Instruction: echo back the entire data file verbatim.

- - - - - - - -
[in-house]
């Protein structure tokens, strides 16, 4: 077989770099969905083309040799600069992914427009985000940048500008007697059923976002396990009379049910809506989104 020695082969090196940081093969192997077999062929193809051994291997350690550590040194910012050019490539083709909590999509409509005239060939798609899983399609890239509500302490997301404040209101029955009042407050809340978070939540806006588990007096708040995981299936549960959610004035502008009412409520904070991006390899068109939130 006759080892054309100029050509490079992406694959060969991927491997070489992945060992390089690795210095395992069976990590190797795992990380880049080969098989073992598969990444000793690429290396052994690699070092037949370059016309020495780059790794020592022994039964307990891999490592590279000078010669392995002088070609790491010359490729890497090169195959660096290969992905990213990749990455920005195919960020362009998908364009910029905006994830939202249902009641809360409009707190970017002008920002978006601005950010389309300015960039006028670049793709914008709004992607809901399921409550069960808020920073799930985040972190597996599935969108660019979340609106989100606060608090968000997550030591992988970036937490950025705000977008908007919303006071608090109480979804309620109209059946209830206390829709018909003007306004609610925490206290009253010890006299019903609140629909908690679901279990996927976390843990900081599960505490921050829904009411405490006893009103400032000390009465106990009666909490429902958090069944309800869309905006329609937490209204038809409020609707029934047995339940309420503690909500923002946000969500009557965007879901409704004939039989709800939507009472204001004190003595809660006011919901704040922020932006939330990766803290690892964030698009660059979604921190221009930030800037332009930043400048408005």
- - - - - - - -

[in-house]
């Protein structure tokens, strides 16, 4: 077989770099969905083309040799600069992914427009985000940048500008007697059923976002396990009379049910809506989104 020695082969090196940081093969192997077999062929193809051994291997350690550590040194910012050019490539083709909590999509409509005239060939798609899983399609890239509500302490997301404040209101029955009042407050809340978070939540806006588990007096708040995981299936549960959610004035502008009412409520904070991006390899068109939130 006759080892054309100029050509490079992406694959060969991927491997070489992945060992390089690795210095395992069976990590190797795992990380880049080969098989073992598969990444000793690429290396052994690699070092037949370059016309020495780059790794020592022994039964307990891999490592590279000078010669392995002088070609790491010359490729890497090169195959660096290969992905990213990749990455920005195919960020362009998908364009910029905006994830939202249902009641809360409009707190970017002008920002978006601005950010389309300015960039006028670049793709914008709004992607809901399921409550069960808020920073799930985040972190597996599935969108660019979340609106989100606060608090968000997550030591992988970036937490950025705000977008908007919303006071608090109480979804309620109209059946209830206390829709018909003007306004609610925490206290009253010890006299019903609140629909908690679901279990996927976390843990900081599960505490921050829904009411405490006893009103400032000390009465106990009666909490429902958090069944309800869309905006329609937490209204038809409020609707029934047995339940309420503690909500923002946000969500009557965007879901409704004939039989709800939507009472204001004190003595809660006011919901704040922020932006939330990766803290690892964030698009660059979604921190221009930030800037332009930043400048408005």